What are common mistakes to avoid when using a target stick in training cats?

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Many cat owners make the mistake of starting out with target training by backing too far away from the cat. Work close to your cat in the beginning. You are catering to his native curiosity. At first, all you want is for him to touch the end of the target stick with his nose.

When he does so, click and reward. There is no need for verbal praise, although it can certainly be used, but never admonish your cat for making a “mistake.” In fact, if you want to most effectively shape his behavior, reward even attempts at the desired sequence.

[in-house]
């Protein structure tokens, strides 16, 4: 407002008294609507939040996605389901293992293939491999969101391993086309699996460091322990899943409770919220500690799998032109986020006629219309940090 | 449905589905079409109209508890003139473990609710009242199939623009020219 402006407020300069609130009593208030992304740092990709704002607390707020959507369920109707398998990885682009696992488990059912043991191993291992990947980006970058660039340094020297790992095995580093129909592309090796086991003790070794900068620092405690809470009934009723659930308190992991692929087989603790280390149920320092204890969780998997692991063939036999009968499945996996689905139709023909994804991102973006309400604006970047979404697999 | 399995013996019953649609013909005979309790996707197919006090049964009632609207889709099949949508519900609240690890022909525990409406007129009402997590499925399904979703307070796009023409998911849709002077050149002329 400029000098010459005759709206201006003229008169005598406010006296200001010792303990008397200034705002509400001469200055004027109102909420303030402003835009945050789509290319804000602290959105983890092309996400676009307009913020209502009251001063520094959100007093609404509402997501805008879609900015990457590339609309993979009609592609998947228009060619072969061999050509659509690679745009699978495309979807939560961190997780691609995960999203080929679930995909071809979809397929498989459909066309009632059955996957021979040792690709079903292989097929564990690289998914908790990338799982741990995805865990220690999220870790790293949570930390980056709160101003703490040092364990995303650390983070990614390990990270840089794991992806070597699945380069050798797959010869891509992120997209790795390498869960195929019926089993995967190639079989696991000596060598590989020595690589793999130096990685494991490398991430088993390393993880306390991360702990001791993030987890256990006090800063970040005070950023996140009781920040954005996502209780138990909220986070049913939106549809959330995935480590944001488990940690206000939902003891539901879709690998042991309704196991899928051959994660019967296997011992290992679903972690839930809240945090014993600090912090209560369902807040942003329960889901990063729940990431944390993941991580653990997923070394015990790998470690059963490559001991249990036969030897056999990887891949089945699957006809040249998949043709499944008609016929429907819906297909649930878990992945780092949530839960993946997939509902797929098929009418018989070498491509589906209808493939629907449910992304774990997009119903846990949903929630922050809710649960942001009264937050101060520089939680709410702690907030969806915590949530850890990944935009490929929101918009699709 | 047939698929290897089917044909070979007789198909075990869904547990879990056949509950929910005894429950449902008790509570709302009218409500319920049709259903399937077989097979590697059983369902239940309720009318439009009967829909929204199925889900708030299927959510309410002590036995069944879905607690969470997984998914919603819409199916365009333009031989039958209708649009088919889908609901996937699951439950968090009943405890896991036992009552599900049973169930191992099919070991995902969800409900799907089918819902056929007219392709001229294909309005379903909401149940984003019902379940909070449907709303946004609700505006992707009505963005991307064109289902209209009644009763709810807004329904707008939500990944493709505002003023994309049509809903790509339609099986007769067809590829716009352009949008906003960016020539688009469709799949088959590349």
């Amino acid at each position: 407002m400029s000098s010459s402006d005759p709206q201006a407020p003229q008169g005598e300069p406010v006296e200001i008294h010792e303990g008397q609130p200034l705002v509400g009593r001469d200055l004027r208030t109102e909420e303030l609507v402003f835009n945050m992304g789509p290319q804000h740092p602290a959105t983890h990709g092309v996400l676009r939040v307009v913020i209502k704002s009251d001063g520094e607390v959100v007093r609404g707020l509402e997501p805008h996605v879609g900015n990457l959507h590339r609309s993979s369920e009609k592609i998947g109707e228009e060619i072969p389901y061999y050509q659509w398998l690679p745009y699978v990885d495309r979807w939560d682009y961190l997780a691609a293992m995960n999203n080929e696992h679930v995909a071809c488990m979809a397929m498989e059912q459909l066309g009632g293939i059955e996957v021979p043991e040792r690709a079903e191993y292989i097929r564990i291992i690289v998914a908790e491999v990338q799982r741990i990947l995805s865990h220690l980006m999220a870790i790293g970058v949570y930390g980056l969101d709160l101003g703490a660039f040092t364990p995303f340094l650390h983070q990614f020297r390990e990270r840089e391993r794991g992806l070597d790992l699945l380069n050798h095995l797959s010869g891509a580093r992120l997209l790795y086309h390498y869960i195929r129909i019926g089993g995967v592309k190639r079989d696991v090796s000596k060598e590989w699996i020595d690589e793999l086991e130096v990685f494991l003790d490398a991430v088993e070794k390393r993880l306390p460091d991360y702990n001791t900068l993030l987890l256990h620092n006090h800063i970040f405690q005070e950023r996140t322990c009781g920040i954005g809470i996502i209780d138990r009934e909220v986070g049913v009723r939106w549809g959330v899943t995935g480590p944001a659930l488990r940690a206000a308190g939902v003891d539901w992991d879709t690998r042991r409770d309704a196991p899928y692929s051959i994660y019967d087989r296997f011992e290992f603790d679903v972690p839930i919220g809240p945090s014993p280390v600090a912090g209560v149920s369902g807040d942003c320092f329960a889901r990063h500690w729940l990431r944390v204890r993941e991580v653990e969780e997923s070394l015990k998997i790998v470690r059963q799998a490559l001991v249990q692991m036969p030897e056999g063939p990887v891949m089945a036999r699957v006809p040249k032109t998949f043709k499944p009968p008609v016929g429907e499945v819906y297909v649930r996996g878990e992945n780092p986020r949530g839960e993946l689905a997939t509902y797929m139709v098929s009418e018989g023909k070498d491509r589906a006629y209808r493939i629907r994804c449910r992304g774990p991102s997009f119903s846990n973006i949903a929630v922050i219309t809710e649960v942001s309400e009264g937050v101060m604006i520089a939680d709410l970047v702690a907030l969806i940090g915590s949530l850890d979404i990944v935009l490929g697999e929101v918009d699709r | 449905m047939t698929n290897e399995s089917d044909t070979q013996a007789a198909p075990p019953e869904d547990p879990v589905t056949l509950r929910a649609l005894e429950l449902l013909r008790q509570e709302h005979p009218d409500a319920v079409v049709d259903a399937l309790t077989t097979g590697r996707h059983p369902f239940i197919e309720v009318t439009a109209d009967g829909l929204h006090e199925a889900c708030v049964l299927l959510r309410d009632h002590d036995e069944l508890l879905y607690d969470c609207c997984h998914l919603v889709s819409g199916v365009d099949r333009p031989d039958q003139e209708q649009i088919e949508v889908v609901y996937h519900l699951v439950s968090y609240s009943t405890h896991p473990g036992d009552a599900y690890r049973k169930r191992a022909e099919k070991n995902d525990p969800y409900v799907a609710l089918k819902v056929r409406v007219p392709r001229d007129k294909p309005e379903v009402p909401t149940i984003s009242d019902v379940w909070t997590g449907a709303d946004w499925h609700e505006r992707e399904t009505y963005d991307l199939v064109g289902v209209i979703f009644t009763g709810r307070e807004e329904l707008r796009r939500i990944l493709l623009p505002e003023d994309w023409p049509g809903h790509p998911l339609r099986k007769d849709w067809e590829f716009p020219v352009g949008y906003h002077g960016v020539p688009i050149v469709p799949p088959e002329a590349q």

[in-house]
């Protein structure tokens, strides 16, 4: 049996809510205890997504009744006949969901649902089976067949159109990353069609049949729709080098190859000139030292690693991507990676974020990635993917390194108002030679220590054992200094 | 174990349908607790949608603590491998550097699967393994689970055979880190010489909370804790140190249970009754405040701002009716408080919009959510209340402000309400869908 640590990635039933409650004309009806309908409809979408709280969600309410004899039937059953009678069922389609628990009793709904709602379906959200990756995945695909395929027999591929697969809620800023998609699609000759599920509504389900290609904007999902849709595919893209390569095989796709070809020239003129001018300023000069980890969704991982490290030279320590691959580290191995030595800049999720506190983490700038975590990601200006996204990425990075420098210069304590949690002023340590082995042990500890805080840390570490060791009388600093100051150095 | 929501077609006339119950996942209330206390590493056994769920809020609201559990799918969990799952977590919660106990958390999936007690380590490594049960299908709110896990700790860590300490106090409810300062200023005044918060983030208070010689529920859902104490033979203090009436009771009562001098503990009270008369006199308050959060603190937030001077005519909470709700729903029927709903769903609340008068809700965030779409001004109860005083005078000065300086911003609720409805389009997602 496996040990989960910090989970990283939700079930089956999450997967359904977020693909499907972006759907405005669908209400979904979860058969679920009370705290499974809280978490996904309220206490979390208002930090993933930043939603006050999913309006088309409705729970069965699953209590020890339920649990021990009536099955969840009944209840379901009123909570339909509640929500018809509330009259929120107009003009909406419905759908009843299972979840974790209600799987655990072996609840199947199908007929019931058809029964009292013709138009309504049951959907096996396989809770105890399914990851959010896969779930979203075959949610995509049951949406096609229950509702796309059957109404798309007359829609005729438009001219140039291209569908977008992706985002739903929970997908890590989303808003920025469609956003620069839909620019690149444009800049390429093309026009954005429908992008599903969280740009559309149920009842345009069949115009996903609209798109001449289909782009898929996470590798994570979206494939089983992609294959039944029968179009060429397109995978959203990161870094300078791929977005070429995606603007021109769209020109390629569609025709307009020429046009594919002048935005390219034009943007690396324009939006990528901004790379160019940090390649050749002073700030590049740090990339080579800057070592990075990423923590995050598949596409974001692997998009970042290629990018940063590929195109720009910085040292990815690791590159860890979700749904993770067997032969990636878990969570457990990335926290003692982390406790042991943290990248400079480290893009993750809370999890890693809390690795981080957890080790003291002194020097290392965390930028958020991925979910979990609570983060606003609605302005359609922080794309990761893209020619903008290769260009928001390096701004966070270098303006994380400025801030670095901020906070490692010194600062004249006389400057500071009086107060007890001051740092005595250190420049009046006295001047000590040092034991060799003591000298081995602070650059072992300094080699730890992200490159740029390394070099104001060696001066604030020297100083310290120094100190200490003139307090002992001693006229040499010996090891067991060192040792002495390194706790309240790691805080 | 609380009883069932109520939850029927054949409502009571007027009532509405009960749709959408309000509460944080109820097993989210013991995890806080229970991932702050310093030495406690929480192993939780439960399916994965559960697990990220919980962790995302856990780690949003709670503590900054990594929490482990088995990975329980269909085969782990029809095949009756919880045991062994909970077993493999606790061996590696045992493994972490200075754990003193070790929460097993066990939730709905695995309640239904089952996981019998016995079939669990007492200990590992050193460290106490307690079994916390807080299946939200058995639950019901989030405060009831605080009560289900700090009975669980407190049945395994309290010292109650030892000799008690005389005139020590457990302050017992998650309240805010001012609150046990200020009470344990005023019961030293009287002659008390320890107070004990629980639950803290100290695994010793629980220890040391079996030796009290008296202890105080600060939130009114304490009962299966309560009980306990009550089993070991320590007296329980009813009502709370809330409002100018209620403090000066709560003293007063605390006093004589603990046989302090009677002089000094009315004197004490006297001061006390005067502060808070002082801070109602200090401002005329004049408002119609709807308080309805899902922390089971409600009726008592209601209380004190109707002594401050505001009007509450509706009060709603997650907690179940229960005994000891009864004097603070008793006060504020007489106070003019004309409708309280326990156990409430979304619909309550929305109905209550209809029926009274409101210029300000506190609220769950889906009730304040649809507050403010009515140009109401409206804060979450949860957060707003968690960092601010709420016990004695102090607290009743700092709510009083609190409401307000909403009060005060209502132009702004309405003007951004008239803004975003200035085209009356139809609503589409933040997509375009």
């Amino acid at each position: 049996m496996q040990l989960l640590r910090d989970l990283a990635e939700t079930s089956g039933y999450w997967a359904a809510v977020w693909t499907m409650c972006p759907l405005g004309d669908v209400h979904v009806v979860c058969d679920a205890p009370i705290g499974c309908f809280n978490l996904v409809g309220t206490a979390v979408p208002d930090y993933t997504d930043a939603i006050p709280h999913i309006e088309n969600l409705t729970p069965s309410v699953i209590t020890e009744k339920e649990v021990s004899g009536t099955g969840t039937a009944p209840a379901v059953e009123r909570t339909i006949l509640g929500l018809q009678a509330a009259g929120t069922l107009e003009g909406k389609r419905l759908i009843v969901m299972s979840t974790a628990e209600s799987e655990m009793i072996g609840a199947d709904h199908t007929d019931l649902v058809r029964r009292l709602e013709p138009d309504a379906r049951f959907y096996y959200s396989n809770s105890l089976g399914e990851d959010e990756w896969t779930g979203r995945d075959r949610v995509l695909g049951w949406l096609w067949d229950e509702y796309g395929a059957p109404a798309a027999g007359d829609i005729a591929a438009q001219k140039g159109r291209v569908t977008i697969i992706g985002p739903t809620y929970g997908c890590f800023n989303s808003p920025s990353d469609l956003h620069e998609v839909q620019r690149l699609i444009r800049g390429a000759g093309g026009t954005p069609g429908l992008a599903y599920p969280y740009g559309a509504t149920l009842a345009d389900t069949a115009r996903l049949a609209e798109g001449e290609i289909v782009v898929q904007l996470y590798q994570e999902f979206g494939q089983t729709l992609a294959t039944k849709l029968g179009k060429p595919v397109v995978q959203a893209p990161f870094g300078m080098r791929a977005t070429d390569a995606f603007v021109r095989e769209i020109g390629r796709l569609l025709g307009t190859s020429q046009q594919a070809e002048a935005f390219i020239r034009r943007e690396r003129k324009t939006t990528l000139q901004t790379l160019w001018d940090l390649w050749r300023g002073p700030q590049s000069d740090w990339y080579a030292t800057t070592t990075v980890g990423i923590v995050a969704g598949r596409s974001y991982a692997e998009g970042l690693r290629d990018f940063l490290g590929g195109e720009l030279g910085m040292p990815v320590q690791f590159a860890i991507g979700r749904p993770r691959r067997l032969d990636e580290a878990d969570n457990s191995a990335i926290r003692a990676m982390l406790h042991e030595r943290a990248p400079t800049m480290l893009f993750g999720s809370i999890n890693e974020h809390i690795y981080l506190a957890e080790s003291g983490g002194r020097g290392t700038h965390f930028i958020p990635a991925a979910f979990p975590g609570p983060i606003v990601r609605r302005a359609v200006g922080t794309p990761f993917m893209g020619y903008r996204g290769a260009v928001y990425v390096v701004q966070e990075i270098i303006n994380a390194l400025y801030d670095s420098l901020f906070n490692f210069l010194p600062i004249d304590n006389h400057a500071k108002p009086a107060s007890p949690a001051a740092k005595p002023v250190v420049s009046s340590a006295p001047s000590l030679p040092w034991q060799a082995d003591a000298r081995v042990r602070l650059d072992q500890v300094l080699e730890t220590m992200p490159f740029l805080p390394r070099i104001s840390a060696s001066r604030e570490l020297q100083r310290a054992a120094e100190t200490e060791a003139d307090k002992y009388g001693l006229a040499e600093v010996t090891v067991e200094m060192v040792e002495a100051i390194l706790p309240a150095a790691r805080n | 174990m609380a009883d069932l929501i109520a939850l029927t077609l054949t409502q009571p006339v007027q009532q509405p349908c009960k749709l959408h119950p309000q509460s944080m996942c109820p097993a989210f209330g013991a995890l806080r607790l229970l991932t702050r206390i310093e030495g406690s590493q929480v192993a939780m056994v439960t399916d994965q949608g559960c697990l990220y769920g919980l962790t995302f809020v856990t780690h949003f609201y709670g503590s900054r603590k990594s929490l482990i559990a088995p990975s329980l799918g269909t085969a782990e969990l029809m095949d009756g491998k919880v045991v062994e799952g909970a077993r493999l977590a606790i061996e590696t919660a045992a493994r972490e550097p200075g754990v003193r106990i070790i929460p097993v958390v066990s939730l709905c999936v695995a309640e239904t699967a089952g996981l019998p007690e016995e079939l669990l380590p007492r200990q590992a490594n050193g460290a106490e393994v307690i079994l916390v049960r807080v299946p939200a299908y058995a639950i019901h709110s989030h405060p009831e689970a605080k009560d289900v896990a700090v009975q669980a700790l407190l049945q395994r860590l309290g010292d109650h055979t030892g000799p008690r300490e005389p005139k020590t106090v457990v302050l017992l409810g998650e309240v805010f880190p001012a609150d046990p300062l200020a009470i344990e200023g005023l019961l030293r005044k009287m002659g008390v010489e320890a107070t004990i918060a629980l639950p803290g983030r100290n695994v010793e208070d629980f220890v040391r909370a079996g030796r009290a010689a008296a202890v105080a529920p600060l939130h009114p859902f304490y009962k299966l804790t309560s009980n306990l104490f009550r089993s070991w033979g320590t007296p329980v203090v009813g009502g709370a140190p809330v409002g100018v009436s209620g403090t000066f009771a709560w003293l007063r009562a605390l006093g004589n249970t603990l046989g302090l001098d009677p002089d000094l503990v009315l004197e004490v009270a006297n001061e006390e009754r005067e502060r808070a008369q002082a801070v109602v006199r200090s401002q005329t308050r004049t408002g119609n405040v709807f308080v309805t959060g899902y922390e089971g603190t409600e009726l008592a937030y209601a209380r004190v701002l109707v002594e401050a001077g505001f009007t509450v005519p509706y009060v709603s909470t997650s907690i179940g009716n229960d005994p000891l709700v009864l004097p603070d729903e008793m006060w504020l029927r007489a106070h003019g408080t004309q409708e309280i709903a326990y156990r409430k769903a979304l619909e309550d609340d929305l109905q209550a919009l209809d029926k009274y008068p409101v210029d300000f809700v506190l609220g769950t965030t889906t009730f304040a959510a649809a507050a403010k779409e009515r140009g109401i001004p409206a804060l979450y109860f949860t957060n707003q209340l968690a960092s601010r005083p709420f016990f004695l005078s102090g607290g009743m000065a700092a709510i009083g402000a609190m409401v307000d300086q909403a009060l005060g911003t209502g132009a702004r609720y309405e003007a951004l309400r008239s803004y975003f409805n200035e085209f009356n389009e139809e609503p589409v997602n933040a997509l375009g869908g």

Do not over train. Cats get bored easily and once they lose interest in something, or develop a negative association, it’s very hard to get them re-engaged. Keep initial sessions down to about 10minutes, and keep the tone one of play and loving interaction. The hallmarks of good animal training of any kind are patience and consistency.

With cats, you cannot successfully remove the treat from the training sequence and expect the animal to continue the learned behavior. Dogs will continue to exhibit learned behaviors for no other reason than to please you because they are pack animals. Their genetic makeup tells them they need to serve their pack leader to survive. Cats, on the other hand, are solitary predators. If your cat sees no return on his time and effort, he’s going to stop the behavior altogether — and be mightily annoyed with you in the process.

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